A World Lost: A Novel (Counterpoint, 2008).,
I rolled my eyes at Wendell Berry’s A World Lost—before I read it. It was 2005, I was 23, I had only heard bits and pieces about Berry, and a friend sent a copy to my wife, Liz—the kind of friend who would send the kind of books that elicit eye-rolling. She read it and said I really should. I reluctantly did. And I loved it. In the next year, I greedily devoured every bit of fiction Berry had ever published, sometimes at stop lights while driving. At the time, I was a conventional Protestant, suburban-raised 23-year-old, just married, and just graduated from UVA. Like many recent grads, I was wringing my hands about the weighty decision facing me: What should I do with my life? Berry played a critical part in my vocational decision. I am now the farmer and owner of Whiffletree Farm where we raise and sell chickens, eggs, turkey, pork, and beef in my hometown of Warrenton, Virginia—all raised on fresh pasture, non-GMO feed, no antibiotics, no chemicals, no hormones, no chemical wormers, and our beef is 100% grass-fed. Liz and I, who both came into the Catholic Church in 2009, have 5 kids under 8 and farming is our only livelihood. A story worthy of some eye-rolling!
What was it about A World Lost that so affected my undisposed, 23-year-old self? The story is told from the perspective of 9-year-old Andy Catlett. The immediate focal point of the story is the tragic loss of Andy’s beloved and bedeviled and winsome Uncle Andrew, his namesake and hero. Alongside this loss is the parallel theme of Andrew’s struggle to come to know the whole, his love for the whole, and his suffering for the whole. What I mean by this is that Andy has been born into an integrated life—a life that is unusual and under attack in our contemporary context. His was a life rooted in his rural, agricultural hometown, with extended family, family friends, worked land, animals, farm, home, neighbors, and future all integrated into one comingling whole. This is in dramatic contrast to the structure of modern life which disintegrates these elements. With an ever-more-transient workforce, people are rootless, separated from family and place. Home has become a shell of its true self. Rather than a place for the production of good and beautiful things, it is merely a place where the family returns to consume, indulge, and sleep. School is outsourced, children are outsourced, almost all of true “homemaking” is outsourced. Families, extended families, family friends, and people and their hometowns are separated from each other. Coming of age before these developments have taken hold, Andy comes to know and more fully appreciate the wholeness of his life, while he is also coming to know the forces that might pull it apart. His is a beautiful, integrated world (though with its inherent flaws, like un-ignorable family members who are destroying themselves), that is under attack by these modern forces that fragment the most important parts of lives like his. “I saw how beautiful the field was, how beautiful our work was. And it came to me all in a feeling how everything fitted together, the place and ourselves and the animals and the tools, and how the sky held us” (139).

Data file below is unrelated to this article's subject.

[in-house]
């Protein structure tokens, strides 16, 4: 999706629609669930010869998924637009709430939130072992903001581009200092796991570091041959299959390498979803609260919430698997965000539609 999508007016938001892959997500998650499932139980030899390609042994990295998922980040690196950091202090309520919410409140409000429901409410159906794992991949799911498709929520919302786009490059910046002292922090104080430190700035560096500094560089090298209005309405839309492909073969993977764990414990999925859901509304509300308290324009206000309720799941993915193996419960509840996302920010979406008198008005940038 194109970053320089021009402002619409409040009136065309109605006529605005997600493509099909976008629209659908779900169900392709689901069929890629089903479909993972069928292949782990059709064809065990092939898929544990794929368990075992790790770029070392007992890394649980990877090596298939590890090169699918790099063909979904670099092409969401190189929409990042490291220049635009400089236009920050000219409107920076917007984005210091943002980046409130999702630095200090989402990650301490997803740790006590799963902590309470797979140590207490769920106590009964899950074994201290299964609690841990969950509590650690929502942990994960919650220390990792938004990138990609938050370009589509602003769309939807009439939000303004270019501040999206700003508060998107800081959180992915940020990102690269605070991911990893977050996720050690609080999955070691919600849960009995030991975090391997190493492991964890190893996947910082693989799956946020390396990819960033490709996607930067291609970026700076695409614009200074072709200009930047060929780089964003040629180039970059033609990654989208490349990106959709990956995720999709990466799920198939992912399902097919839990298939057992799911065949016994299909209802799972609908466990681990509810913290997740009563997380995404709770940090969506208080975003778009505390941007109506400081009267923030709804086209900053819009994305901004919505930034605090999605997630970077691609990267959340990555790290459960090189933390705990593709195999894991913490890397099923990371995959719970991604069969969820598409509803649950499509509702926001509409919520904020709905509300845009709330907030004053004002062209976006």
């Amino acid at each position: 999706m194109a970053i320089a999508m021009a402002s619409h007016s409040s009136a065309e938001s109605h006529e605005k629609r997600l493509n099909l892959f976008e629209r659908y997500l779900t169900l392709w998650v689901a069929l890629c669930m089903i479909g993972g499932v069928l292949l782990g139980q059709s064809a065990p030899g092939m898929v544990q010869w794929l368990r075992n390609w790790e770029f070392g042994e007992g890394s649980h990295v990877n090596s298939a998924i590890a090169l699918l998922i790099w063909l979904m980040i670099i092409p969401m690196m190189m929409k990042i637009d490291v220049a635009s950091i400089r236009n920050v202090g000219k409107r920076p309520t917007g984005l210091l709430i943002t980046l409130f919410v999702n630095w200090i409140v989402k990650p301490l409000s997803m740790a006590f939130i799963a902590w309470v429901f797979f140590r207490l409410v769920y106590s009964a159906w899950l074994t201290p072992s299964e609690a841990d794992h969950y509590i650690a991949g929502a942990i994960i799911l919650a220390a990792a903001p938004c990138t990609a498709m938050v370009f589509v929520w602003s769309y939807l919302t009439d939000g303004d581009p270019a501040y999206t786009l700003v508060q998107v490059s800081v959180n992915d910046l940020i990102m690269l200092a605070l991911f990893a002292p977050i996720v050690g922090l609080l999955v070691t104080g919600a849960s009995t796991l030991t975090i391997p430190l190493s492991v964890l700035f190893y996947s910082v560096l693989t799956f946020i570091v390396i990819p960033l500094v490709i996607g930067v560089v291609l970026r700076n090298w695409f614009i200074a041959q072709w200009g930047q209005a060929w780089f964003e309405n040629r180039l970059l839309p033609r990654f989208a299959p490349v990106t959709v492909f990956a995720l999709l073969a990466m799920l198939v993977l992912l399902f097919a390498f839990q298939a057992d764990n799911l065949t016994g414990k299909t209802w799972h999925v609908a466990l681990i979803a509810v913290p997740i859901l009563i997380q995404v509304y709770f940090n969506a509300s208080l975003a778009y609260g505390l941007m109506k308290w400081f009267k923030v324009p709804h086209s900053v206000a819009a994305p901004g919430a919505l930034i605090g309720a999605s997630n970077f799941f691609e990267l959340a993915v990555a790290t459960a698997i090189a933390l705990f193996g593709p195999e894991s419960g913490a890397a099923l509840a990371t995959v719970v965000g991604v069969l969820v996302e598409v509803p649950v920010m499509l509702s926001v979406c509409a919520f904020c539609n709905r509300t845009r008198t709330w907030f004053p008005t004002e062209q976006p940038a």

Why did this so resonate with me? Well, of course, I was a hand-wringing idealist—again, worthy of a hearty eye roll. And in being so, I longed for this integrated life, even if I could not articulate it very well at the time. I knew I did not just want to endure an unsatisfying job to pay the bills, with shallow connections to the people and places that constituted my every day. I had been raised well enough to know that God had made the world for love and He had made it whole—where all its parts had a fundamental intimacy. Essentially, nothing was disposable; all was made by God and had its existence by His love. And, thankfully, my upbringing protected me from a cynical despair of participating in that intimacy. I had been given the knowledge that I should find my happiness in a life of love and intimate connection with God and His world. Therefore, I wanted to do some good in the world appropriate to my context, gifts, and privileges. And I wanted all the parts of my life to so overlap that they—much like Andy Catlett’s—all became an intermingled whole. Not school over here, work over there, church over here, children over there, home over here, wife over there, hometown back there, extended family over there, family friends back there, neighbors over there, old people over there, young people in there, etc. Historically, geographically, socially, necessarily--all intermingled and inherently concerned with each other!
So you see, Berry spoke about the things for which I longed. The characters of A World Lost desperately care about this life I wanted—their anti-modern, small town, rural, rooted life of theirs. They enjoy it. They work hard for it. The pass it down for it to live on. They suffer dearly for its losses and tragedies. And in my reading, their enjoyment is utterly unassailable and their work is compellingly noble and their suffering is admirably honorable. Berry spoke of a dream I found worthy to dream. Berry’s Wheeler Catlett (Andy’s father) had a “dream bound to sustain damage and to cause pain, and yet he never gave it up, and he passed it on. He dreamed, simply, of a world intact, the family together, the place cared for, and all well” (67).
Jesse Straight is the farmer and owner of Whiffletree Farm in his hometown of Warrenton, Virginia, where he and his family live and sustainably raise and sell chicken, eggs, turkey, pork, and beef.
Keep reading! Click here for a review of Joel Salatin’s The Marvelous Pigness of Pigs.